By Pierre Saint-Arnaud
THE CANADIAN PRESS
MONTREAL _ Five of six Montreal-area men charged in an alleged lottery scam involving Americans have been granted bail.
The six are facing extradition to the United States to face charges related to the alleged fraud of US$1.35 million between 2011 and 2013.
They are aged between 53 and 72.
The five who were freed in Montreal on Friday had to post bail ranging from $8,000 to $20,000, while the sixth will seek bail on June 14. Their extradition proceedings are scheduled to resume July 6.
They also face a curfew between 11 p.m. and 7 a.m. and must report to the RCMP once a week.
One woman from Pennsylvania who is among the alleged victims of the lottery scheme has previously testified she lost nearly US$300,000.
Court documents provide similar testimony from two other alleged victims in Pennsylvania as well as two from California, and one each from Massachusetts and Oregon. They were all led to believe they had won a Canadian lottery.
The documents allege the Pennsylvania woman was first targeted in November 2011, when a man identifying himself as a Canadian-based attorney told her she had won $80,000 in a lottery in Canada.
But before she could receive the prize, she was allegedly told she had to pay taxes and customs fees totalling $8,000. The fees could be paid through Western Union and/or MoneyGram.
After she wired that amount, an individual who claimed to be a U.S. customs officer allegedly contacted her and said the prize was actually $800,000, meaning additional taxes of more than $88,000.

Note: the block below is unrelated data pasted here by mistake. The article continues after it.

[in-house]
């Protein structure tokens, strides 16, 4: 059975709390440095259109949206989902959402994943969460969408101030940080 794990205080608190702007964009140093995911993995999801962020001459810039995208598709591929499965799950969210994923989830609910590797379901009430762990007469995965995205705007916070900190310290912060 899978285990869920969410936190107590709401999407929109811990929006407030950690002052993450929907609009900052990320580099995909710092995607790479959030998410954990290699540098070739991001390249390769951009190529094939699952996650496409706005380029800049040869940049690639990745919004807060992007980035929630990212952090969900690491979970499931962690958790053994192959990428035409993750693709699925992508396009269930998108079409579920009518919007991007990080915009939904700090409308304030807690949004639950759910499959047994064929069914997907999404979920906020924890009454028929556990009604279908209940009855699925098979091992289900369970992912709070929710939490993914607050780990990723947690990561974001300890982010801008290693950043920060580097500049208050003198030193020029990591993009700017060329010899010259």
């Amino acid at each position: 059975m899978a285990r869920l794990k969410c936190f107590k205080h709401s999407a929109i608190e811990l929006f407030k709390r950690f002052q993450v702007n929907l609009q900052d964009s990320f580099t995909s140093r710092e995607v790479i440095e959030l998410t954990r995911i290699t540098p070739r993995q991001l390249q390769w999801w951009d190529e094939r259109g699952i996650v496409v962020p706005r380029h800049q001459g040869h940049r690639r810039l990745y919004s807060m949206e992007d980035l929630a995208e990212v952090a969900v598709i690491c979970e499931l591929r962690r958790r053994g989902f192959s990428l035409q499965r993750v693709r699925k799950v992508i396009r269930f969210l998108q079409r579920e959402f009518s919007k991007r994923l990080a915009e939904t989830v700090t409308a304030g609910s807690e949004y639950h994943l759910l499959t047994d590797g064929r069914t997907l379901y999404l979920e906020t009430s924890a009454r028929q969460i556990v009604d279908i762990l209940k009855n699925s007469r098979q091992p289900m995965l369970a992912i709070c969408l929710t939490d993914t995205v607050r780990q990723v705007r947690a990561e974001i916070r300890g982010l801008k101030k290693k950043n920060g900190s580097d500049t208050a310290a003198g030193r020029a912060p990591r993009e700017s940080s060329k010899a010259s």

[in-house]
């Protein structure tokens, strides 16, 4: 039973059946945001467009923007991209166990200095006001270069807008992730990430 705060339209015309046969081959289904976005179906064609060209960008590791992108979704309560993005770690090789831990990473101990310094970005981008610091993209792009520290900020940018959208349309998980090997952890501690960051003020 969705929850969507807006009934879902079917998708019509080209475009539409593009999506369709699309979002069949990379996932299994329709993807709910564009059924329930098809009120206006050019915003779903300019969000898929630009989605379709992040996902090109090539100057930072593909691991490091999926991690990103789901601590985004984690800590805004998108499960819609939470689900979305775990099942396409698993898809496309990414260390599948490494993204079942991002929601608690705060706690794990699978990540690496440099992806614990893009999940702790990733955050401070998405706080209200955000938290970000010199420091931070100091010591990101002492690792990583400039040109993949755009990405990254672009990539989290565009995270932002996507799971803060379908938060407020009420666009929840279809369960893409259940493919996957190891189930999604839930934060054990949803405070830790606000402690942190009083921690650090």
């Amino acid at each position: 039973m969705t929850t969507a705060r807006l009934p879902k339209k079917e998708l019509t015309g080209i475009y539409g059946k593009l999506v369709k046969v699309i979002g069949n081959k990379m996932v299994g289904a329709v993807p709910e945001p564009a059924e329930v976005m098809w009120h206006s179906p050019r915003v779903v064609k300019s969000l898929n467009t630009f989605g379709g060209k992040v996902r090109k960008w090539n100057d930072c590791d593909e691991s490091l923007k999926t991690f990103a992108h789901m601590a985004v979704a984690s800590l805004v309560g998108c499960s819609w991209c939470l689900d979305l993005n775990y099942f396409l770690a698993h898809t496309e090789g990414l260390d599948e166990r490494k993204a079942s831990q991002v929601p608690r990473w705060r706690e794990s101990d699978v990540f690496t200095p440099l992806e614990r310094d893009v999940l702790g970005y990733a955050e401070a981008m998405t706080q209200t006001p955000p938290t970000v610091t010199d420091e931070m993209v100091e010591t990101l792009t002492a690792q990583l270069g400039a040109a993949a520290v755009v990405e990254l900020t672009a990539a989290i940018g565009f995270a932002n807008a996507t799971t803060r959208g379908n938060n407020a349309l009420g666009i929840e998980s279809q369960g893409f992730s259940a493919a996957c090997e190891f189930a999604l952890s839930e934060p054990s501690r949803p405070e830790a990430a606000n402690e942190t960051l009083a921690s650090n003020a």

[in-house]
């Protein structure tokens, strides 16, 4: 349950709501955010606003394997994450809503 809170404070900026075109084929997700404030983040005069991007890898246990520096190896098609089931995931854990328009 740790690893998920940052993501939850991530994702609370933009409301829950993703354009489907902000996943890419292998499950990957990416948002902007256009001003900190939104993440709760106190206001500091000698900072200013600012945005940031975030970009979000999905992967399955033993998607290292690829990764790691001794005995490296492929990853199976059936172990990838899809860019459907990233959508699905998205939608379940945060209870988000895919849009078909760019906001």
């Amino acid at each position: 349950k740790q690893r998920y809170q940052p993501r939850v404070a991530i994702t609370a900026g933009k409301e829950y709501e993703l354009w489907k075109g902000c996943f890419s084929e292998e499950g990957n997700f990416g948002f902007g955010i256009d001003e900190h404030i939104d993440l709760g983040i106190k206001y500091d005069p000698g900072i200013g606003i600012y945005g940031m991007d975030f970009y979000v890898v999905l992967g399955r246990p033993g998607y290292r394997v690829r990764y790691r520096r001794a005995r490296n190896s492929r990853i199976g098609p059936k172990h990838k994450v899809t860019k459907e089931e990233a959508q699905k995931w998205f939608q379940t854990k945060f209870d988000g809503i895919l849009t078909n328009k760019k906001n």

The court documents allege she was then contacted by another person claiming to be an agent with the Internal Revenue Service. She was told there was an additional $900,000 lottery prize but again had to pay taxes and fees before she could collect. The woman was also provided with lenders to help her pay for the additional fees.
In the end, the American lost about $295,000 _ her life savings _ because of the allegedly fraudulent sweepstakes.
The phones were obtained and listed under fictitious names.
The six accused, who allegedly conspired with one another, were arrested at the request of prosecutors in Pennsylvania.
American authorities allege the group was part of a network that operated out of Montreal from May 2011 through at least October 2013.
The alleged victims never received the winning lottery money they were promised.
The recent arrests came after a three-year inquiry that involved the RCMP and Quebec provincial police.
It was part of a U.S.-Canada initiative known as “Project COLT,” which targeted telemarketers.